Rising material costs led by a huge upsurge in lumber prices, along with a resurgence of the coronavirus across much of the nation pushed builder confidence in the market for newly built single-family homes down three points to 83 in January, according to the latest NAHB/Wells Fargo Housing Market Index (HMI). Despite the drop, builder sentiment remains at a strong level.
Housing affordability also faces rising challenges given home price gains and a lack of inventory. Builders are grappling with supply-side constraints related to lumber and other material costs, a lack of affordable lots and labor shortages that delay delivery times and put upward pressure on home prices.
While housing continues to help lead the economy forward, limited inventory is constraining more robust growth. A shortage of buildable lots is making it difficult to meet strong demand.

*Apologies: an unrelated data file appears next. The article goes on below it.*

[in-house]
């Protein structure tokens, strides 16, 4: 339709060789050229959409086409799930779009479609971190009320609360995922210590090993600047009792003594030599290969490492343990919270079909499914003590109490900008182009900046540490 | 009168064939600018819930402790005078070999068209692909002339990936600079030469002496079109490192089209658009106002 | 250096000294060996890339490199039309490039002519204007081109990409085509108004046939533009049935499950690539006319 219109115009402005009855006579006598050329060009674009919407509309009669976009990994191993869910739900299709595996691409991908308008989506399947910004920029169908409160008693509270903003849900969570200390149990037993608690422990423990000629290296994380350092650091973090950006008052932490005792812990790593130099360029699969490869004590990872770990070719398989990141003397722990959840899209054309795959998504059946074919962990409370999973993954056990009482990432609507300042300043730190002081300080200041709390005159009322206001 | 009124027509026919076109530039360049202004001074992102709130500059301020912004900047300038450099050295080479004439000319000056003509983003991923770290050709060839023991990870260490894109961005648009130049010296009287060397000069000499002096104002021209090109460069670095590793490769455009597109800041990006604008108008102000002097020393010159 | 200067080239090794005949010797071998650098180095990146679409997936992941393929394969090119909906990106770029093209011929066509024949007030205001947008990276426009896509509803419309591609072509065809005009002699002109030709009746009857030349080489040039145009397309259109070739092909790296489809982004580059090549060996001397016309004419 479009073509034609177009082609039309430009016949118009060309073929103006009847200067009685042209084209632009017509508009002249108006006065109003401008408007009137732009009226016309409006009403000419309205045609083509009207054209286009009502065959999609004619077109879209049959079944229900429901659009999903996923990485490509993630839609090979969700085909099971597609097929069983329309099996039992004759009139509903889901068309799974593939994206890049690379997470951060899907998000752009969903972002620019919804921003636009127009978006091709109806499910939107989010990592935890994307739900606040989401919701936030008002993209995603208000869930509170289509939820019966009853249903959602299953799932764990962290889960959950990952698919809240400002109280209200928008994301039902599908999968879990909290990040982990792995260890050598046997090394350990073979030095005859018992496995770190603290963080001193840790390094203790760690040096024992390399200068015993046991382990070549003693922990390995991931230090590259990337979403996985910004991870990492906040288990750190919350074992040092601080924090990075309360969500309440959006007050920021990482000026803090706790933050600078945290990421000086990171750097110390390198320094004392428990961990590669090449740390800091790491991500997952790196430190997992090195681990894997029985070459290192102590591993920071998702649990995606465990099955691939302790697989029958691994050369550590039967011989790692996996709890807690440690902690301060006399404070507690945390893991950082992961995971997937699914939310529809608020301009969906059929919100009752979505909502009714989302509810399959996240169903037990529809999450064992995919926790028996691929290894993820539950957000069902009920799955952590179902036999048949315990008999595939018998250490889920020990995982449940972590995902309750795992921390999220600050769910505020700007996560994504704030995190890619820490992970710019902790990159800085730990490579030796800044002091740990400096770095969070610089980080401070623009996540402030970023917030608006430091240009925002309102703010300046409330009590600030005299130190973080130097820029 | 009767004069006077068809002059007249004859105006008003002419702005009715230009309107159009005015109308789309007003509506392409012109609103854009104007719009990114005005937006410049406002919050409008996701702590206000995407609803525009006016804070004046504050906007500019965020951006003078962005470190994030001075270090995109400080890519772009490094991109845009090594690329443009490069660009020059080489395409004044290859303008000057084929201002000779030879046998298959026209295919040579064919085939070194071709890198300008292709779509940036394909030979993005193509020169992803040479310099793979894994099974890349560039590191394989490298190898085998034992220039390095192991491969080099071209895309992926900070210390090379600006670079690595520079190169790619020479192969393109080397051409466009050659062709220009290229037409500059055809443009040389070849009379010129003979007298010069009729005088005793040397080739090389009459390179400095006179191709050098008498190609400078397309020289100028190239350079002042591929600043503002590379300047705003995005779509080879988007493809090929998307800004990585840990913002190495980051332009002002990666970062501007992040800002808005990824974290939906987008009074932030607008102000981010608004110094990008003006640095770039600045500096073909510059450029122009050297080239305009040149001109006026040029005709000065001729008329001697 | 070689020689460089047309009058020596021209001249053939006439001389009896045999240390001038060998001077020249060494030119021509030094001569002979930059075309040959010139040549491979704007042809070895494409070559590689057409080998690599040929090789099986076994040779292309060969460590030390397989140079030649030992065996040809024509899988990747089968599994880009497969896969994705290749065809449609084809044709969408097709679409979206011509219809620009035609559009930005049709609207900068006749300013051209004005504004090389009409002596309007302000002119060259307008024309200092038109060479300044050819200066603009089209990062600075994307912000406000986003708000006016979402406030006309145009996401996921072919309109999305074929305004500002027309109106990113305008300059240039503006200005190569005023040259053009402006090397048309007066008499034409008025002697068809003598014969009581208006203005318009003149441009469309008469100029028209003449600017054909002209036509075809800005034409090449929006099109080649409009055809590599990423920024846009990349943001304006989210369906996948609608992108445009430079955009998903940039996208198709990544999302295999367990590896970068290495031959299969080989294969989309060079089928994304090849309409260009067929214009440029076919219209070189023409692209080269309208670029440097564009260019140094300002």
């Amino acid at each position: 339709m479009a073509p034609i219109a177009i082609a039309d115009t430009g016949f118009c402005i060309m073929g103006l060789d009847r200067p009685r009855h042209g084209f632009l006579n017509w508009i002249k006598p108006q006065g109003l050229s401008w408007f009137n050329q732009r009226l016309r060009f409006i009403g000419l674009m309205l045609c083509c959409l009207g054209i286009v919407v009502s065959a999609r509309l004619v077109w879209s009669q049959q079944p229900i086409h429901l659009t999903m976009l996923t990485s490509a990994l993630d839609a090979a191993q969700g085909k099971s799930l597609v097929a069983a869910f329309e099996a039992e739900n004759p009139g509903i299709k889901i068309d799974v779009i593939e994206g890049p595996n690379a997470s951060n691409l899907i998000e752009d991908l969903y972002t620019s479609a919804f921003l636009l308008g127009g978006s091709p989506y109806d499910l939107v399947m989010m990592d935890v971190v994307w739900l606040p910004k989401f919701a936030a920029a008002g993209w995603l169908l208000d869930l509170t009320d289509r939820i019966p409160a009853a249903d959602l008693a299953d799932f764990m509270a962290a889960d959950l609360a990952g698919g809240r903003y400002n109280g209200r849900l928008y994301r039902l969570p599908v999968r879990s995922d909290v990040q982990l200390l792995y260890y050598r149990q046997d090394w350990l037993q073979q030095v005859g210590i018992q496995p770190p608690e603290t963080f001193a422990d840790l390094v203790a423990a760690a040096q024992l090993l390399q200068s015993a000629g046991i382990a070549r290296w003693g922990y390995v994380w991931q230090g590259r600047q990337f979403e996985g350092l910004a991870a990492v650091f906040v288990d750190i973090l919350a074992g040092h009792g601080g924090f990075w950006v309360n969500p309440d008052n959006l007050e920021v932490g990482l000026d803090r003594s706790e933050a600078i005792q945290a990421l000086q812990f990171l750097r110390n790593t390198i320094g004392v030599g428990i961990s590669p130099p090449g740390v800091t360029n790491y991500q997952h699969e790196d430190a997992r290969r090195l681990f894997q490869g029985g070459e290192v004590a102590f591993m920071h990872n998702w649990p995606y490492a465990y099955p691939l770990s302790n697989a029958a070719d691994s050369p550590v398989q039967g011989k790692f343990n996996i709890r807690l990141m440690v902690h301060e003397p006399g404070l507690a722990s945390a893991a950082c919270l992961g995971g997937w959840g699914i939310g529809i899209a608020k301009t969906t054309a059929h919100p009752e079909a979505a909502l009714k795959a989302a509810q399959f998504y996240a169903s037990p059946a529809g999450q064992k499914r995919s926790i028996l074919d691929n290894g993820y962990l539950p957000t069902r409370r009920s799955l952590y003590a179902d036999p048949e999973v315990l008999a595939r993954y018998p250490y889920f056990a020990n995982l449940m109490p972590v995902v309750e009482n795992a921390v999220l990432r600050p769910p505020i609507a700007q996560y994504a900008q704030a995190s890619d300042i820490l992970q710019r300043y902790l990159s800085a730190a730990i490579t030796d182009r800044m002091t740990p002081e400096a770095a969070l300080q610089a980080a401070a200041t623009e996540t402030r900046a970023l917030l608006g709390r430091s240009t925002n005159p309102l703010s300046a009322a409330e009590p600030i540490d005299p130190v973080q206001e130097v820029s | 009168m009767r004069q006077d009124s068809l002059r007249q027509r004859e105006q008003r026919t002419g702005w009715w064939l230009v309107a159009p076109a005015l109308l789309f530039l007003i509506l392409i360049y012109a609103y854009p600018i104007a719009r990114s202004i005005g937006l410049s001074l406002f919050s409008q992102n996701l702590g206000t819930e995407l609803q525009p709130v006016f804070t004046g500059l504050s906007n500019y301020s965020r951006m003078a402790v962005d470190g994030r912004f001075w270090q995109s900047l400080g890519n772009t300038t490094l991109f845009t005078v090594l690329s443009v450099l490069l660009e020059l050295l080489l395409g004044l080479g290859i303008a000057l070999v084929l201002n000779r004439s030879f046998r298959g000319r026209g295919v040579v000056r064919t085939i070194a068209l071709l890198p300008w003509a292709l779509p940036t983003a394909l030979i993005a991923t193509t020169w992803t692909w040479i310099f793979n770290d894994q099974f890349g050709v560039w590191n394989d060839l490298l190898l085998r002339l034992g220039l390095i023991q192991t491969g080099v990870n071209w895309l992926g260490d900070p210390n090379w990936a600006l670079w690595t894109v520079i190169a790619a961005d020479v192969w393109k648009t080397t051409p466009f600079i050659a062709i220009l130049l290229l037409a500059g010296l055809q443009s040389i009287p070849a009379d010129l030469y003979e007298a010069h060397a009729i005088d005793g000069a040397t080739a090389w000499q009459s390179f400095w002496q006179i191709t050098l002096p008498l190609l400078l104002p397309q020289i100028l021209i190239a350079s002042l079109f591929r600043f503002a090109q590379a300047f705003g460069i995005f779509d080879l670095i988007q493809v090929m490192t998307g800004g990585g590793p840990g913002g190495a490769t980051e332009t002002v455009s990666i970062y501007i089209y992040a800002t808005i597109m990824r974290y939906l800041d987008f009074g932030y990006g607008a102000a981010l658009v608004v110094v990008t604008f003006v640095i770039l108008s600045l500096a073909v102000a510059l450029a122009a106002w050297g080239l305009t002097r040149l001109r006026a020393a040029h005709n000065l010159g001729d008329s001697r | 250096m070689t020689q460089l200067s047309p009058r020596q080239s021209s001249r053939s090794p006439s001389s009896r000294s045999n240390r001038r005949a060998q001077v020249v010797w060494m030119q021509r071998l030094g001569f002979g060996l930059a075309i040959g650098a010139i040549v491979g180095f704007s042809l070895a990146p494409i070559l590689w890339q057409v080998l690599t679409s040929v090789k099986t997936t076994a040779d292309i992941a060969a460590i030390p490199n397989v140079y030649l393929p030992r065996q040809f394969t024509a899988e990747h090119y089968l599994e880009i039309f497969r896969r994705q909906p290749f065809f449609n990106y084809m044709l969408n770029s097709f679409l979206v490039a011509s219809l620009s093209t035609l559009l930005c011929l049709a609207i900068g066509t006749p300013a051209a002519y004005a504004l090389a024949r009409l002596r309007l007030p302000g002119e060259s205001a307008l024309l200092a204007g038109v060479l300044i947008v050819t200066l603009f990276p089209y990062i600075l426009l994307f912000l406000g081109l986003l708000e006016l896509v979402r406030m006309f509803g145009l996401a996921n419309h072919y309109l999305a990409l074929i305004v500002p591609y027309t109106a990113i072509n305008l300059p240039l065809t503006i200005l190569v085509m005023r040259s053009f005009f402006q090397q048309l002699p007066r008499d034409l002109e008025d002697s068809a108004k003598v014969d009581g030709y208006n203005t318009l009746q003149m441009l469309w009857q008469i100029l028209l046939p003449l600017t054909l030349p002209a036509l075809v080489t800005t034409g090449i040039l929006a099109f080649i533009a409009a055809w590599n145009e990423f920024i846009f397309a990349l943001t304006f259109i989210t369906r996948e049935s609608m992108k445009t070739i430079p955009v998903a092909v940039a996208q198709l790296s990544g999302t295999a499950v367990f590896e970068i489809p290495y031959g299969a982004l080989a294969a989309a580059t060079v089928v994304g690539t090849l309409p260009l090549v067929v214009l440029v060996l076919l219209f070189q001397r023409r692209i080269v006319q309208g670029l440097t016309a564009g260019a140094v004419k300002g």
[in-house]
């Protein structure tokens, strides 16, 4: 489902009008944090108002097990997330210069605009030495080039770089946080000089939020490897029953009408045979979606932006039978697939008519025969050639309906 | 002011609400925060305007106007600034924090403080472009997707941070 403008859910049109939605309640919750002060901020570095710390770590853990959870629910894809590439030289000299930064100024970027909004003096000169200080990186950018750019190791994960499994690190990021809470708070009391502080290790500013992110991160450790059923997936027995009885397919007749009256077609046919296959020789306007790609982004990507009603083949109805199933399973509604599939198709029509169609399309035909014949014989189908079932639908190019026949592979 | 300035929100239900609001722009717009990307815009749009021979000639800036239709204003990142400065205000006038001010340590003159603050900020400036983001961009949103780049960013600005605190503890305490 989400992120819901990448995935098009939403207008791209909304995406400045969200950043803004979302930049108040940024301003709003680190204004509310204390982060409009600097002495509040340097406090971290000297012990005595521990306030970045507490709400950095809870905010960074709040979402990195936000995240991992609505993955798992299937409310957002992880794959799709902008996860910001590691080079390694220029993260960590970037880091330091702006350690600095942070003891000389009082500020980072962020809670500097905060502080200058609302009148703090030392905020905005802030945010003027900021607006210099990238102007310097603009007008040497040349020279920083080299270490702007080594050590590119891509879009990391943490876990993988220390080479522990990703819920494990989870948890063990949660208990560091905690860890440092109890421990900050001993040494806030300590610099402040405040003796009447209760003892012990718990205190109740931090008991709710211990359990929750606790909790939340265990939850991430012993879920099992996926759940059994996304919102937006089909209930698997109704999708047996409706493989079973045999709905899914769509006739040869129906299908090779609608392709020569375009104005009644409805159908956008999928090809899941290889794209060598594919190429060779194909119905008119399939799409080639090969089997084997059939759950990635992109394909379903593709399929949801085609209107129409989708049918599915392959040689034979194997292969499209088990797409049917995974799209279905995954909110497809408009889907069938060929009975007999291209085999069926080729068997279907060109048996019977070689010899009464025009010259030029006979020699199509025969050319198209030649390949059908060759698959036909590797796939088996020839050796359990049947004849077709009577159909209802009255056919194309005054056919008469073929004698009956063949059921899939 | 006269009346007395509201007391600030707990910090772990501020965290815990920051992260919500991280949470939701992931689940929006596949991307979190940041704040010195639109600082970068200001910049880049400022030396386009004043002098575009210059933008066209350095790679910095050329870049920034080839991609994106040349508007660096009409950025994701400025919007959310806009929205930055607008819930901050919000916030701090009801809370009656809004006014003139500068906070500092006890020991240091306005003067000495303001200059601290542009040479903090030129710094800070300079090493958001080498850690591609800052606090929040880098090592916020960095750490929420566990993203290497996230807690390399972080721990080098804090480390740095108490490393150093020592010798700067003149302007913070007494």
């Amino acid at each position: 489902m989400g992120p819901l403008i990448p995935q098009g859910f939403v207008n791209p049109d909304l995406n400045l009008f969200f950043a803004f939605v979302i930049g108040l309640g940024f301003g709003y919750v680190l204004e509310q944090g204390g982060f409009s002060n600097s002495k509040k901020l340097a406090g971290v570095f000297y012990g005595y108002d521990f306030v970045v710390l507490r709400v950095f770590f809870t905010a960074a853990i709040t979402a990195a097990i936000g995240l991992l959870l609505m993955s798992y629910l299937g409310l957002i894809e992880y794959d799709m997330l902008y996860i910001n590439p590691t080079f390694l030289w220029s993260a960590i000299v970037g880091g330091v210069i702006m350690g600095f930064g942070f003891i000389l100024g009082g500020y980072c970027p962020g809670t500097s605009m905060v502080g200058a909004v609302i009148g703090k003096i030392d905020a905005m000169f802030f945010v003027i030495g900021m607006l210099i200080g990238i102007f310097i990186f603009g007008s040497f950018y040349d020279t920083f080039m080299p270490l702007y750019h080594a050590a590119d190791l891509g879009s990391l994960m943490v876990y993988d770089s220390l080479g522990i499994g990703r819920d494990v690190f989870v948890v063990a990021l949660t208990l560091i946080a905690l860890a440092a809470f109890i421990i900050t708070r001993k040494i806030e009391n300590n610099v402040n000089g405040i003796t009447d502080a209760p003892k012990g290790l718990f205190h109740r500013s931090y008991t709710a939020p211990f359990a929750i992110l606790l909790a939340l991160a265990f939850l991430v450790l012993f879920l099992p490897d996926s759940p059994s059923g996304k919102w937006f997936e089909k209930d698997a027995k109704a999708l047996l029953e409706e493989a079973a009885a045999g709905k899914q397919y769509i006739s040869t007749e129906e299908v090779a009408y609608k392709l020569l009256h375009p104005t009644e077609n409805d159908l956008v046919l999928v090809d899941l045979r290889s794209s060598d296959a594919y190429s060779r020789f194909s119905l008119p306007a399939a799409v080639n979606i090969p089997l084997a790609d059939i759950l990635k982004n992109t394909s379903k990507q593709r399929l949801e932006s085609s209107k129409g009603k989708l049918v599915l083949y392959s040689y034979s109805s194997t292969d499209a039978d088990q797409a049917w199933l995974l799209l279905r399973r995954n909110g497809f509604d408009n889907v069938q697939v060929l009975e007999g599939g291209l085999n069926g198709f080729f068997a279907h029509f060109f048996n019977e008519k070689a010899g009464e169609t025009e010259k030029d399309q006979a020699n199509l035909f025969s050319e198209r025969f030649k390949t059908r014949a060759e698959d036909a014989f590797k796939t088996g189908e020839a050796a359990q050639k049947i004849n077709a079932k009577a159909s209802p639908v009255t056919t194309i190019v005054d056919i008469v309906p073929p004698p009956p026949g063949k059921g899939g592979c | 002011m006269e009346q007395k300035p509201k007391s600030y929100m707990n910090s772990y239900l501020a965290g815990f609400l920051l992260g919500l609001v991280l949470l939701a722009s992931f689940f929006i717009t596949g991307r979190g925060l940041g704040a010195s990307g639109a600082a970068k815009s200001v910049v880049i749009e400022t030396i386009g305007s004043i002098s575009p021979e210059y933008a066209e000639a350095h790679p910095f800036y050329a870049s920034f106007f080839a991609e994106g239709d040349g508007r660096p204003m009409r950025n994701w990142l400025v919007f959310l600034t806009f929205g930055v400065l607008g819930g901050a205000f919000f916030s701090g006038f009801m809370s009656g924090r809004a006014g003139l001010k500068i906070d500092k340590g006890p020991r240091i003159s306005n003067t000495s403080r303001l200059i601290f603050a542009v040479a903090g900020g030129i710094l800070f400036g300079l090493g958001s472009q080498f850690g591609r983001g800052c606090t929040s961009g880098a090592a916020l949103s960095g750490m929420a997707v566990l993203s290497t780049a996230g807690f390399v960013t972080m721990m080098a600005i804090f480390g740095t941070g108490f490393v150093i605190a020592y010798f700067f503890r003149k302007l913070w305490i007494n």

Derived from a monthly survey that NAHB has been conducting for 35 years, the NAHB/Wells Fargo HMI gauges builder perceptions of current single-family home sales and sales expectations for the next six months as “good,” “fair” or “poor.” The survey also asks builders to rate traffic of prospective buyers as “high to very high,” “average” or “low to very low.” Scores for each component are then used to calculate a seasonally adjusted index where any number over 50 indicates that more builders view conditions as good than poor.
All three major HMI indices fell in January. The HMI index gauging current sales conditions dropped two points to 90, the component measuring sales expectations in the next six months fell two points to 83 and the gauge charting traffic of prospective buyers decreased five points to 68.
Looking at the three-month moving averages for regional HMI scores, the Northeast fell six points to 76, the Midwest was up two points to 83, the South fell one point to 86 and the West posted a one-point loss to 95.
The HMI tables can be found at nahb.org/hmi.